Retail Sales Consultant at AT&T
Year Up South Florida
Class of July 2013
I come from a family of Haitian immigrants. Before Year Up, we were all working to pay the rent, but we still had trouble making ends meet. At the time, I would take three buses to get to my retail job at the mall. I was determined to go to college, but knew I couldn’t afford tuition. I took out a student loan with no expectation that I would ever be able to pay it back. Despite these setbacks, I remained positive, responsible, and ambitious.
While I was a student at Miami Dade College (MDC) Wolfson, I served as President of two clubs: MDC Wesley and Minority Students for College Success. I was also very engaged in local politics and helped organize a walk from Miami to Washington, DC to support undocumented students. At this event, I was given the opportunity to speak on behalf of my fellow Haitian Youth in front of the White House.
I heard about Year Up at an on-campus event. My greatest challenge was time management, since I was full-time in school and at my internship, plus I also had my part-time retail job. I learned many things in Year Up, from how to make a positive first impression to delivering an effective elevator pitch to taking high-quality notes, but the hardest and best thing I learned was to follow the Year Up contract. Everything counts, from not returning an assignment, to being one minute late. The only way to manage my way through that year was to focus on the big goal: graduate and hopefully be the speaker of the class.
As part of Year Up, I interned at AT&T with the Core Installation and Maintenance department. My job was to do inventory on the trucks, ride with technicians to do safety checks, and complete weekly audits on the technicians’ performance. At AT&T, I learned to never give up no matter how difficult a situation might be. Most importantly, seize every opportunity – especially our challenges because it’s obstacles that teach us the most.
Today, I work as a Retail Sales Consultant for AT&T Mobility. I like helping my customers – Every day I adopt the attitude “I can help you with that”. I have been recognized as one of the top 10% salesperson in my district and was selected to participate in a leadership program with AT&T.
I’m more capable of helping my family in ways I couldn’t before. My wife and I purchased our FIRST home and now have a baby boy together. Next, I would like to get my Master’s degree in International Relations or a degree in International Law. And someday, I want to be an Ambassador to Haiti so I can showcase Haiti to the outside world as a resilient nation.
Turns out, I did get to be the commencement speaker. I told the incoming Year Up class that if their determination is stronger than their doubt, and their courage is more resilient than their fear, then the door to success will be wide open. I dared them to dream a better world for themselves, their family and their community.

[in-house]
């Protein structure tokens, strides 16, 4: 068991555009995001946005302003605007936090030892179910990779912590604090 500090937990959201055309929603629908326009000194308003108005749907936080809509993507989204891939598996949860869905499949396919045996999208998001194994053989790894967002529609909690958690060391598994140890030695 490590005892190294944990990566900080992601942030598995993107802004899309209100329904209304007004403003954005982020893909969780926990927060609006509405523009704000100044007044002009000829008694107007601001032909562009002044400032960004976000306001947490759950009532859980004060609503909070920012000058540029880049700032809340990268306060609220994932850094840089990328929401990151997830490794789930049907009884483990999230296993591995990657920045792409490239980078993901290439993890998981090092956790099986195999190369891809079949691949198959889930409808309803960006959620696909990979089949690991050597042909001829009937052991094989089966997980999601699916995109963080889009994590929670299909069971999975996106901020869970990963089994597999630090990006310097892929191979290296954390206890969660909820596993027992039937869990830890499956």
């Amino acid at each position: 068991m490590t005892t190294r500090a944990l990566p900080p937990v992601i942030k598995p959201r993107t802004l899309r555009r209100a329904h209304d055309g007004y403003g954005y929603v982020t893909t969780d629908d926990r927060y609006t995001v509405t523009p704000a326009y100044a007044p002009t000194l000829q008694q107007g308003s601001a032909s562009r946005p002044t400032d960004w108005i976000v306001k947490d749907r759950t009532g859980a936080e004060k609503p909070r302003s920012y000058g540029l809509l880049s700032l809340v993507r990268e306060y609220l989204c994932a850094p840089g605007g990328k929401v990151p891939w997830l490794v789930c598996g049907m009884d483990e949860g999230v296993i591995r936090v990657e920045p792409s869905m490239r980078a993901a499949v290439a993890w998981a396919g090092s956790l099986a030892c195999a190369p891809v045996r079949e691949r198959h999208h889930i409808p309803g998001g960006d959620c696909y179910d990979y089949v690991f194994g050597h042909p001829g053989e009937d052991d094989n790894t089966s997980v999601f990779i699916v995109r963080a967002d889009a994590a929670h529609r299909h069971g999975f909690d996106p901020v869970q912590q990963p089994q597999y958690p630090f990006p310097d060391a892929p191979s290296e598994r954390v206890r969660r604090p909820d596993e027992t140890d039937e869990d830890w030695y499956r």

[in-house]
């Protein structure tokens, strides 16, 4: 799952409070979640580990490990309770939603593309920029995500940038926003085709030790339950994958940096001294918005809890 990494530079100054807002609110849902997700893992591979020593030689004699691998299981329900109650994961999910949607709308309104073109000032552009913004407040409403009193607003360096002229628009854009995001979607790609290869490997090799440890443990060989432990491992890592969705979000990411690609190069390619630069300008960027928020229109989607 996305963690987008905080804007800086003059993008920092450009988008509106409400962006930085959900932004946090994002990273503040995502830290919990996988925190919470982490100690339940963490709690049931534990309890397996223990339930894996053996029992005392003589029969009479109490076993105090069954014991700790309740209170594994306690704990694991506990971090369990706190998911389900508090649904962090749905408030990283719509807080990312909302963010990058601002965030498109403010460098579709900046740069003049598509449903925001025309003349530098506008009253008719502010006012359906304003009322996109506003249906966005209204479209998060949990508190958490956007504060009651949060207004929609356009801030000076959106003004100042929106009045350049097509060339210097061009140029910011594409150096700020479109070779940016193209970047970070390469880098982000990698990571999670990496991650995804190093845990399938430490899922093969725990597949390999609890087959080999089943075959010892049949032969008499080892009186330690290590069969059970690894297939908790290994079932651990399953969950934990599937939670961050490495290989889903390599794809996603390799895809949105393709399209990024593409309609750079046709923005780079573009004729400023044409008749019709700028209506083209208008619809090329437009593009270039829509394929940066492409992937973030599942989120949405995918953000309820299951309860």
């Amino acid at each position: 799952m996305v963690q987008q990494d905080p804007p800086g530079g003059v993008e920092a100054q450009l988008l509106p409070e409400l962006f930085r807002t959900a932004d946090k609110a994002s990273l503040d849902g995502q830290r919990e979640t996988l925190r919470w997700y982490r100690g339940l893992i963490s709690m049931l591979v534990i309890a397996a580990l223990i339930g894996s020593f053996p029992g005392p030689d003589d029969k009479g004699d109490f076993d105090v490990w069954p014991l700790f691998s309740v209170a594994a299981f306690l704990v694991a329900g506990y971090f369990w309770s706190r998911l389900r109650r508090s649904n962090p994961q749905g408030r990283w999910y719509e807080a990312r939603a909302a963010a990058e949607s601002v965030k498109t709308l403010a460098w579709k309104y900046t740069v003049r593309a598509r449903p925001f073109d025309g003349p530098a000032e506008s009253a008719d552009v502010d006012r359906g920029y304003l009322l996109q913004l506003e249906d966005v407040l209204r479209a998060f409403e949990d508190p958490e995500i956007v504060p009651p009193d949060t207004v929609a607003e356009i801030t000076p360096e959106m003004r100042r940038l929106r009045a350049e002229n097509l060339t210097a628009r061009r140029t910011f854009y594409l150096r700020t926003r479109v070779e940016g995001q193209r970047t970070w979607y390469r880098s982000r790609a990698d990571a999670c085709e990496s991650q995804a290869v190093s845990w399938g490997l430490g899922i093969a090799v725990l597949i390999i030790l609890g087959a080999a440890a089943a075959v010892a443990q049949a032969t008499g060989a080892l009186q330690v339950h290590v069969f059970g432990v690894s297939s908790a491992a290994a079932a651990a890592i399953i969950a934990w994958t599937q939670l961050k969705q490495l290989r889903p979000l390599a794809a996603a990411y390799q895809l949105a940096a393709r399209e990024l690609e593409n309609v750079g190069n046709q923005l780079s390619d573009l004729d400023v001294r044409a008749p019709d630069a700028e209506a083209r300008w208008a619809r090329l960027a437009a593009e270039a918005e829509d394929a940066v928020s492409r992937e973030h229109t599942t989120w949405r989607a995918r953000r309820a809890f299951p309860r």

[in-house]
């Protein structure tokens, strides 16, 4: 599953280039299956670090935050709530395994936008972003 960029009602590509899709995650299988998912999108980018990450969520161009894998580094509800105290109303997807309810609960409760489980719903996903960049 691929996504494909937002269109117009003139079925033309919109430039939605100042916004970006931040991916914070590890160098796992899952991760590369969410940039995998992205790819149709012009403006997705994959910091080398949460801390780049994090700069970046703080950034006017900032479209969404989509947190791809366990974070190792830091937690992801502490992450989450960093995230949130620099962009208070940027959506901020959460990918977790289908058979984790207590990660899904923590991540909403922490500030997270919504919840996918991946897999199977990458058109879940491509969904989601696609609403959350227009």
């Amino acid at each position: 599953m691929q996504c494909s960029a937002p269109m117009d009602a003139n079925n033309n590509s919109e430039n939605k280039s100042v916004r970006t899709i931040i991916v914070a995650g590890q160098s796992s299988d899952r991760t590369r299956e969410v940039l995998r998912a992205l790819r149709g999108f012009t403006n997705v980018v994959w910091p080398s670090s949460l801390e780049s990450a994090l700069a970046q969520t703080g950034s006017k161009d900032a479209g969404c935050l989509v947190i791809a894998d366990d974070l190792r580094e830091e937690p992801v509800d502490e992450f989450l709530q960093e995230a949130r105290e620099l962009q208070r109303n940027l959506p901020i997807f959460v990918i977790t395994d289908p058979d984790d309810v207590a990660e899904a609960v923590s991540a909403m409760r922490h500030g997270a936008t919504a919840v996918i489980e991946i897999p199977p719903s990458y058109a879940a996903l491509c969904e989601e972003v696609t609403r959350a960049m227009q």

Now, as President of South Florida’s Alumni Association and representative for the National Alumni Association for South Florida, I see myself as an agent of change in the Year Up movement – one more layer to strengthen the bridge that will close the Opportunity Divide.
After being accepted into Year Up, David Frederick made a commitment to challenge himself beyond the one year program.
Five years later, Frederick is proud to share that he is, “a homeowner, husband, father of two sons, working full-time at AT&T, Founder of Impact The Outcome podcast, and author of Lakay,” his first book, which he is promoting on a national book tour hosted by Year Up alumni.
Frederick is utilizing his platform to give back to Year Up, the place that “changed my life for the better.” He found Lakay (the Haitian Creole term for “home”) in Year Up, where he gained a new outlook on life that brought him closer to his purpose. On tour, he’s sharing alumni testimonials, along with his story, as a way to empower students and alumni to lead and come together as a unifying force. “My story is just one chapter of almost 13,000 chapters in the Year Up book,” says Frederick.
More than just acquiring a job and continuing education, Frederick defines success as a legacy bigger than himself. As Year Up South Florida’s National Alumni Association Representative, and through his work to give back to the Year Up community, he hopes to pave the way for young adults to be the leaders of the Opportunity Movement.
Haiti is a land of great beauty and rich culture, but it’s also been plagued by corruption and poverty. Author David Frederick remembers a happy childhood growing up in picturesque St. Marc, Haiti—until the day he and his family had to flee following a brutal massacre in 2004. Lakay: A Journey of Struggle, Perseverance, and Hope, leads readers through glimpses of the author’s life in Haiti amid growing social unrest and government corruption as well as his life as a new immigrant to the United States. Frederick shares stories of the many obstacles he overcame while still holding onto hope. And after a return visit to Haiti, the author reflects on the current state of his native country and calls on this generation to be a force for change.
Those who grew up in Haiti may vividly remember some of the places and events discussed in this book, but even non-Haitians can still envision themselves moving along the same road the author has traveled because, at the end of the day, we have all traveled this road. We may not all come from the same place or end up at the same destination, but we have all shared moments of suffering, fear, hope, setbacks, and triumph. We all wish to live in a peaceful and prosperous world.
Foreword written by Gerald Chertavian, Founder and CEO of Year Up.